A a result of this wonderful experience many new professional friendships were forged and it was wonderful that we were all there for the unified goal of supporting and promoting producers like Hislena.

April Factory Tour! No Foolin’!

Join us for a lovely spring tour of our coffee roasting factory and tasting room in Ozone Park, Queens!

Our coffee pros will lead the group through a few hours of local history, coffee roasting, coffee tasting (cupping), and a tour of our roasting plant.

Our next tour is Saturday, April 7th, beginning at 1:00 and wrapping up at about 4:00. Space on the tour is limited so book now at

Tours are $10, and due to the tasting component we ask that all participants show up perfume and cologne free. If you have any questions feel free to call our office during business hours, (718) 845-3010.

News from the Farm

What’s the latest news from our farm in Brasil, Nossa Senhora Aparecida? Water, water, everywhere!

We are now at 50% irrigation, with our main goal to give the trees water as they need it. The drought of two years ago caused a huge loss in both production and bean size: irrigation can help us avoid another unforeseen bad weather season. We’re also able to exercise more control over when watering occurs, to ensure flowerings take hold more effectively. With this much control over our growing cycle, both yield and quality will improve. And there’s more water to come!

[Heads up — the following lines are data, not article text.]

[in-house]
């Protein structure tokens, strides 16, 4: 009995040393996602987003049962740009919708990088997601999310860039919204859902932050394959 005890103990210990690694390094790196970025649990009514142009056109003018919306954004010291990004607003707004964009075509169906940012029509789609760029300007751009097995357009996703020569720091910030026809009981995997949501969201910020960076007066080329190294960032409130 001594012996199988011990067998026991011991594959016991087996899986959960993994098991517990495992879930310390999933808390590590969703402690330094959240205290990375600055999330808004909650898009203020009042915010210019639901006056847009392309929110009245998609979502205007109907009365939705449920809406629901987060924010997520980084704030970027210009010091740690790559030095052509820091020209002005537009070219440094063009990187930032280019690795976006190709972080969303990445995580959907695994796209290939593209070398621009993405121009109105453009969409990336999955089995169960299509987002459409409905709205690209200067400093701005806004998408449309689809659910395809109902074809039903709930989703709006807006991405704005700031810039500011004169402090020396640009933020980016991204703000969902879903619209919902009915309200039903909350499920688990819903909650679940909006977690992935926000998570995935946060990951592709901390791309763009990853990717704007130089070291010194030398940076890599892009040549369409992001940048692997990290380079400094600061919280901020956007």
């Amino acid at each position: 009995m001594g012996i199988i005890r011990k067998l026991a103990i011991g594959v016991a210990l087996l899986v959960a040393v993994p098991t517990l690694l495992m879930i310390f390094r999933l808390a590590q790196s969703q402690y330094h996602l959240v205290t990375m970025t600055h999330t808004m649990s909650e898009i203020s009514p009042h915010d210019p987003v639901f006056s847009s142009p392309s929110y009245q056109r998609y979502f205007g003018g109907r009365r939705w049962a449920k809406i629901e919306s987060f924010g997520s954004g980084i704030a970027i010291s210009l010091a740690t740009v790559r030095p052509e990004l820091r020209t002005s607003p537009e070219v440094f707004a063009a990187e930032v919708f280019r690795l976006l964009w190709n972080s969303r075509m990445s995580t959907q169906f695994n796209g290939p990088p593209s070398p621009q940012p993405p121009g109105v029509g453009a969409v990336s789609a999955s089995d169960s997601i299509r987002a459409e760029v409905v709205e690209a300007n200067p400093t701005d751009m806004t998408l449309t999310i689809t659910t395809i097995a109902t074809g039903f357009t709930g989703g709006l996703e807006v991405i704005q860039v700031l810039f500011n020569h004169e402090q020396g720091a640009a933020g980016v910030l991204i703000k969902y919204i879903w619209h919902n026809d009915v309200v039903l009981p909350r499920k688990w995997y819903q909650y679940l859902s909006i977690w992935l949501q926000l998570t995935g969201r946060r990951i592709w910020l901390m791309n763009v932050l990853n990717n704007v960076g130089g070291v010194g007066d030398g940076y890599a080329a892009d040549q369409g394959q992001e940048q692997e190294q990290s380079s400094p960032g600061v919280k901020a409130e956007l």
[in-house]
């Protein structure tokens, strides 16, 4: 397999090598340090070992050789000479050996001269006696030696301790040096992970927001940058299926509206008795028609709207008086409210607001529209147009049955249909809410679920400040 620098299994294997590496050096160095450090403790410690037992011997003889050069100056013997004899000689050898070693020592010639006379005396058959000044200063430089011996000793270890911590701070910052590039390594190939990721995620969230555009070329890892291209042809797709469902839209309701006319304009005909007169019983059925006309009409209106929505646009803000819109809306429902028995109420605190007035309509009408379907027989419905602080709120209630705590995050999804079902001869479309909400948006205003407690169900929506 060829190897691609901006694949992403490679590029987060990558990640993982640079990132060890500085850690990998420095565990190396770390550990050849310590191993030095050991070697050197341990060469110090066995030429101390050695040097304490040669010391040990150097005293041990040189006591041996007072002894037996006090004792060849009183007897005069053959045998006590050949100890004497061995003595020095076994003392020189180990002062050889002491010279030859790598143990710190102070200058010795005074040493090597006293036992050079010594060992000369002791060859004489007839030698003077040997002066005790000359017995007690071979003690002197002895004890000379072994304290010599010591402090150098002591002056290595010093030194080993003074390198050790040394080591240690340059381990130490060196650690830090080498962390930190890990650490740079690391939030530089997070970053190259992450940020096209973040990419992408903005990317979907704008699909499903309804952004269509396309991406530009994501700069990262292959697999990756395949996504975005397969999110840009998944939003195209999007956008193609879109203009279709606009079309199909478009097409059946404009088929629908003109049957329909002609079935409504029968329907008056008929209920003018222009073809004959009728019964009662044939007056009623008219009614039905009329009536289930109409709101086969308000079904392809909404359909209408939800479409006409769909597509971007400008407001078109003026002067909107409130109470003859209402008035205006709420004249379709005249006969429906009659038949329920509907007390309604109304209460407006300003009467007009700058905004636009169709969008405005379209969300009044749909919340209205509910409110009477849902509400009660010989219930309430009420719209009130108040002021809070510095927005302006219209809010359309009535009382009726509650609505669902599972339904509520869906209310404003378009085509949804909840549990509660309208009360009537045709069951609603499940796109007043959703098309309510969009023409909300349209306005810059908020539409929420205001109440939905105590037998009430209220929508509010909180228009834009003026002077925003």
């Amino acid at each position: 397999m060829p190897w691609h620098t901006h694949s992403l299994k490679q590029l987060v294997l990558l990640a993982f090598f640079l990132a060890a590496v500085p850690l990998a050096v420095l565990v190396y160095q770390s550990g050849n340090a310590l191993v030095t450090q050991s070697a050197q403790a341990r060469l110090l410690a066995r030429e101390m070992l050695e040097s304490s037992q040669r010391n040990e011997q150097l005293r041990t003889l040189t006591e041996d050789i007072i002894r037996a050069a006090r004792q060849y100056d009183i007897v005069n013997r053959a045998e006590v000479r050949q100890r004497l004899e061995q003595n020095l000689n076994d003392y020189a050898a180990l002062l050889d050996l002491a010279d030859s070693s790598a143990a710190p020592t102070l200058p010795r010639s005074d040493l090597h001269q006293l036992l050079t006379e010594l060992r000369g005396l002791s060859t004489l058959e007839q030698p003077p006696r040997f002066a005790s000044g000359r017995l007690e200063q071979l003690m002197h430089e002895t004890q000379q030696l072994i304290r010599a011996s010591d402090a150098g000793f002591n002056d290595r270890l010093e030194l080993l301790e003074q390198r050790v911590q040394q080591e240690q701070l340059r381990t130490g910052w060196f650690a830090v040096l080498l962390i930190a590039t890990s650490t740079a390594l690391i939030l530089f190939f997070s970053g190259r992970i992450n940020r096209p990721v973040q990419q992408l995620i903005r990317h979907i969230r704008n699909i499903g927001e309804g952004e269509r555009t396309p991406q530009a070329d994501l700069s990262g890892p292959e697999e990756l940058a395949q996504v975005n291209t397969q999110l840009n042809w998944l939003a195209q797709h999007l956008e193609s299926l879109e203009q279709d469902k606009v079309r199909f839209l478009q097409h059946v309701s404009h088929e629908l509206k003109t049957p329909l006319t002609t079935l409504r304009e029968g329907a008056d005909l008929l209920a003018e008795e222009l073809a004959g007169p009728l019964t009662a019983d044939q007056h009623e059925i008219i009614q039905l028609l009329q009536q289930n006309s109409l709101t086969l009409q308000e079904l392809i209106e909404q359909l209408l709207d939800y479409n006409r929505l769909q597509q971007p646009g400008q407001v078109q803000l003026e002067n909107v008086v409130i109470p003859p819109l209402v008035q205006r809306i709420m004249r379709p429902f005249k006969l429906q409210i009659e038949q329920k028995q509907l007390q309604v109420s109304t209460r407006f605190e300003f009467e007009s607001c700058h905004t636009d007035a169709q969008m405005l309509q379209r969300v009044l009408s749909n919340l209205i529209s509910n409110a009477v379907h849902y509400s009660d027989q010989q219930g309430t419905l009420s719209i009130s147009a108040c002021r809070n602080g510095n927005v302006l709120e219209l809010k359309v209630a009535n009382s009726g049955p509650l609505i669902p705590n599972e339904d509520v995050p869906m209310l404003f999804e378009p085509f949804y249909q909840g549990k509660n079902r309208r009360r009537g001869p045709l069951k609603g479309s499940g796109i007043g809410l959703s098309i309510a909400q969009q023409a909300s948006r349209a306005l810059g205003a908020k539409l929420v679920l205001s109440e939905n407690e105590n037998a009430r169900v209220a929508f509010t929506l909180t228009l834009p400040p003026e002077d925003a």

Other experiments, like our newly released Fully Washed, Yellow Bourbon micro-lot, are living proof of farm manager Edgard Bressani’s commitment to continually improving our coffee. Edgard decided to produce a fully washed lot of coffee for the first time in our farm’s history, from our Yellow Bourbon trees. We are very excited to offer such a unique coffee: this process is basically unheard of in Brazil. Most Brazilian coffees today are pulped natural or natural processed. Find out more about this coffee in our webshop!